The good news is hope dies last, but for now I think the best you and I can do is to learn and set our faces to growth. For many years now I’ve been fascinated by studying emotions and behaviours in myself and others.
Here are five qualities I continue to witness in those I’d call people smart, emotionally mature.
1.They don’t run away
Most of our challenges today are emotional challenges. It’s not that you faint when giving a presentation to the higher-ups or that your heart stops pumping blood when as a leader someone comes to tell you they are leaving — it’s that the prospect of these events conjures a plethora of difficult emotions, and those emotions make you want to escape. People Smart people resist this urge.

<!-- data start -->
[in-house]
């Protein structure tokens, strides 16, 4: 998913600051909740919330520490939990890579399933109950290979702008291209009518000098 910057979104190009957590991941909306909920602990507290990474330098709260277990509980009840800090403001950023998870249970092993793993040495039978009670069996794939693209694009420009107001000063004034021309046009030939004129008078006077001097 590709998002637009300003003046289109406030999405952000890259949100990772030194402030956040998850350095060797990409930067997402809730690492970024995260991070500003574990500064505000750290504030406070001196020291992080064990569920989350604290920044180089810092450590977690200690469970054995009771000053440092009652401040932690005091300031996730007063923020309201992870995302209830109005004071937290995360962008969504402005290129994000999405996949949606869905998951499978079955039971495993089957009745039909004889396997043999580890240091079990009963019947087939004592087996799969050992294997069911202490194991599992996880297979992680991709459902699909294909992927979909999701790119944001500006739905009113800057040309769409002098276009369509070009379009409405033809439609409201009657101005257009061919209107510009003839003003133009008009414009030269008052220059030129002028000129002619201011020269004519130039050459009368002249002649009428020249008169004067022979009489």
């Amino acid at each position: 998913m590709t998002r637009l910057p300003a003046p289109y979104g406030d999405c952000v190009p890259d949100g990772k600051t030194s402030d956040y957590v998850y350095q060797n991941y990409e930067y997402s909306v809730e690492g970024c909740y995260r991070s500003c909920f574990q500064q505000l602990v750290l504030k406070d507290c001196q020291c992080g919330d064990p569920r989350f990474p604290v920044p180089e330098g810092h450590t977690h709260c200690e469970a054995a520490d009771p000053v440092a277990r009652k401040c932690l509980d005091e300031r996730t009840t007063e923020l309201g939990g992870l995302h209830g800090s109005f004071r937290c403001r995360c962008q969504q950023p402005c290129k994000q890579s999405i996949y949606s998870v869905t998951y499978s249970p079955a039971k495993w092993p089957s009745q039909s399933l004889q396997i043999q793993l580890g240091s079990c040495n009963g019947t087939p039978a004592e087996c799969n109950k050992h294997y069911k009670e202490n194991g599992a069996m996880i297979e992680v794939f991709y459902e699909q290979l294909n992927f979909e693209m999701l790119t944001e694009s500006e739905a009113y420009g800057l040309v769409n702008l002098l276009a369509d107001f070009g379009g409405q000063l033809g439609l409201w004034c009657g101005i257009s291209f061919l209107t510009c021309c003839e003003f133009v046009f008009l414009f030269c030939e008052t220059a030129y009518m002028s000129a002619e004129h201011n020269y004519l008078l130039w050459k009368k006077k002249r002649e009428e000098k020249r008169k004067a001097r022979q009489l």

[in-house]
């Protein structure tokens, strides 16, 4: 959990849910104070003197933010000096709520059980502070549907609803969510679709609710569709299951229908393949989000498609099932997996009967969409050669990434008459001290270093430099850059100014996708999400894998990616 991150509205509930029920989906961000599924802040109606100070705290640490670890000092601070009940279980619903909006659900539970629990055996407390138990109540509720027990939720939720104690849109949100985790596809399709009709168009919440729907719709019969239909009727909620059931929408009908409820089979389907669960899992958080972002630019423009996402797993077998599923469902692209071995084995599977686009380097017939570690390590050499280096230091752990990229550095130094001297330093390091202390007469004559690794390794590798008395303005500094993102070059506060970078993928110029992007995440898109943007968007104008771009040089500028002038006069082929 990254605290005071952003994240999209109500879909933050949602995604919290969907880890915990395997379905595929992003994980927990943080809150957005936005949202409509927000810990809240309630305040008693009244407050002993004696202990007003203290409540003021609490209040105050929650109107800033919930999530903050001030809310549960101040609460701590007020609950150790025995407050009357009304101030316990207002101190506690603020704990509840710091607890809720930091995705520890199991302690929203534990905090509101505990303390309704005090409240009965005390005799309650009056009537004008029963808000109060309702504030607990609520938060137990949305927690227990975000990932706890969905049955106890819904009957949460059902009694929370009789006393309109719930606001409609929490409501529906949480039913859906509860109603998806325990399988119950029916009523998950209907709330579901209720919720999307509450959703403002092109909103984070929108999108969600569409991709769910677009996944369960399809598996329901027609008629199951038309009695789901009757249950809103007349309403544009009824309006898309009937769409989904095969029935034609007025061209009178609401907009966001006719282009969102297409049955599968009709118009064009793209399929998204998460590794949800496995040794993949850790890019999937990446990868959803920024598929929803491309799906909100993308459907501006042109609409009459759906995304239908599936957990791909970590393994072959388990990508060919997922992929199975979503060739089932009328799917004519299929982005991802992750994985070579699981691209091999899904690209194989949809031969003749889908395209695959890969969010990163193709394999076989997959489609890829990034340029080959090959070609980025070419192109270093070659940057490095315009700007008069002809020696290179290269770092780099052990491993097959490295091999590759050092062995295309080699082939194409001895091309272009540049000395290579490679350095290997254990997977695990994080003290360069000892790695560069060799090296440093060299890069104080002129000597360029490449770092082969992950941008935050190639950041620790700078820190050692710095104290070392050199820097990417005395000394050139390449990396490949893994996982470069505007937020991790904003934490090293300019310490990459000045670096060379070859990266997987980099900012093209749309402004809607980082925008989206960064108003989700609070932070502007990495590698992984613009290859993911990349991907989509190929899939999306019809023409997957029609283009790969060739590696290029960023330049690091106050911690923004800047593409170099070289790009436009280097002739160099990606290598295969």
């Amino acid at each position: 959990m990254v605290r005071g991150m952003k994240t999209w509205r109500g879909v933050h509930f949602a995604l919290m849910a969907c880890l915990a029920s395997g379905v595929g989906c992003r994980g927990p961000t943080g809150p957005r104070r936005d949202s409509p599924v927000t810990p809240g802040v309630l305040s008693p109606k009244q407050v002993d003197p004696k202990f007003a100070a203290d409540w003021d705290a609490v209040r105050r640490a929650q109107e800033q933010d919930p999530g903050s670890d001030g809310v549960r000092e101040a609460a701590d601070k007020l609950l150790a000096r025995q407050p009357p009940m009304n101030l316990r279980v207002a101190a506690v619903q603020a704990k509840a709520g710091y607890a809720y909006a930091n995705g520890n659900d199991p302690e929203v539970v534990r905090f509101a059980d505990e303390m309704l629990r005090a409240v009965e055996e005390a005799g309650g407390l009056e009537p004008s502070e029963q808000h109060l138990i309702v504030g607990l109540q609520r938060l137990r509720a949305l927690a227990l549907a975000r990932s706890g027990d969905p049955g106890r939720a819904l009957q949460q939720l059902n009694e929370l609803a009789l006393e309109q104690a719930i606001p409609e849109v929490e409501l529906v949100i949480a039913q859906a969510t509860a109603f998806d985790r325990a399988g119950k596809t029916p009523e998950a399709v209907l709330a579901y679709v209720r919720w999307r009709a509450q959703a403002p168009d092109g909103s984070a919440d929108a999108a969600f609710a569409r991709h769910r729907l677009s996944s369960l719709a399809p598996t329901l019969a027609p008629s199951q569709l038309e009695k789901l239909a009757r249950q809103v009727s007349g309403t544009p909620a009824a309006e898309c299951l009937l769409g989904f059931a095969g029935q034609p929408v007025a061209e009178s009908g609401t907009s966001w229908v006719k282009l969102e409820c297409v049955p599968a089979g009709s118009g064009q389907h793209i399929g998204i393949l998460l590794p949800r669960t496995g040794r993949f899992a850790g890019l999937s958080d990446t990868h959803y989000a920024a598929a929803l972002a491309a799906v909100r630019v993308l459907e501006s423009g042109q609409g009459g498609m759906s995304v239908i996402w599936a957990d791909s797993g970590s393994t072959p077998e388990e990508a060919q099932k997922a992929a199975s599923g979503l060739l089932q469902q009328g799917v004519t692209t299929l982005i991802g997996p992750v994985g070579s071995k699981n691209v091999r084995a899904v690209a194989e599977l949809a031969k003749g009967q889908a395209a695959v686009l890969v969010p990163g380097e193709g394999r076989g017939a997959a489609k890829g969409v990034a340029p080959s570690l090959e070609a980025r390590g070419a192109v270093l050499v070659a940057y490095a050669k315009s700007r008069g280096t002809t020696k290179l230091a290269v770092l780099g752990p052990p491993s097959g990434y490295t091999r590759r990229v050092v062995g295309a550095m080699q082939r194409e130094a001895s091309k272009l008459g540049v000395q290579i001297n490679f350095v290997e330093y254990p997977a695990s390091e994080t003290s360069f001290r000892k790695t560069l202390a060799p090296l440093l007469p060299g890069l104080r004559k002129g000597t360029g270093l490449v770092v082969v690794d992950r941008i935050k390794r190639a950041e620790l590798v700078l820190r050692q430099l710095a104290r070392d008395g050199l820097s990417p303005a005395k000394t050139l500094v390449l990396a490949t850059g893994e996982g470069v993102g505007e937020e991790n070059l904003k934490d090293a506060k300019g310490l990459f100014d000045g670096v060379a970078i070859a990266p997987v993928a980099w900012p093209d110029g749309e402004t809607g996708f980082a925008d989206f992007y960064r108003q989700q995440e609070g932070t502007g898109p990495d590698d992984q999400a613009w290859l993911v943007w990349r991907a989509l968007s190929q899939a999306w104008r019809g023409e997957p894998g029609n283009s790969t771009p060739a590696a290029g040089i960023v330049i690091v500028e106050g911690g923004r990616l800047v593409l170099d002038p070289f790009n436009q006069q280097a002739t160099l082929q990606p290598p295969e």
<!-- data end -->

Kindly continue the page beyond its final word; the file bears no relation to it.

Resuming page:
Instead of running away and hiding, whether that is departing a physical location or escapism by drowning their discomfort in distractions like alcohol or entertainment, smart people sit with their pain. They stay with the discomfort until they’re able to identify their emotions. Psychologist Nick Wignall calls this emotional tolerance, and meditation and stillness is one of its key enablers.
None of us control our impulses, but by briefly pausing as they emerge then we can choose the thoughts that follow those impulses. We can assess our feelings, then act on them rather than getting hijacked and merely reacting to them. We can accept our feelings without surrendering to them — and that’s exactly what emotionally mature people do.
The reason emotional tolerance is the most important aspect of mastering modern life’s challenges is that without it, we have no chance of even figuring out why we’re struggling.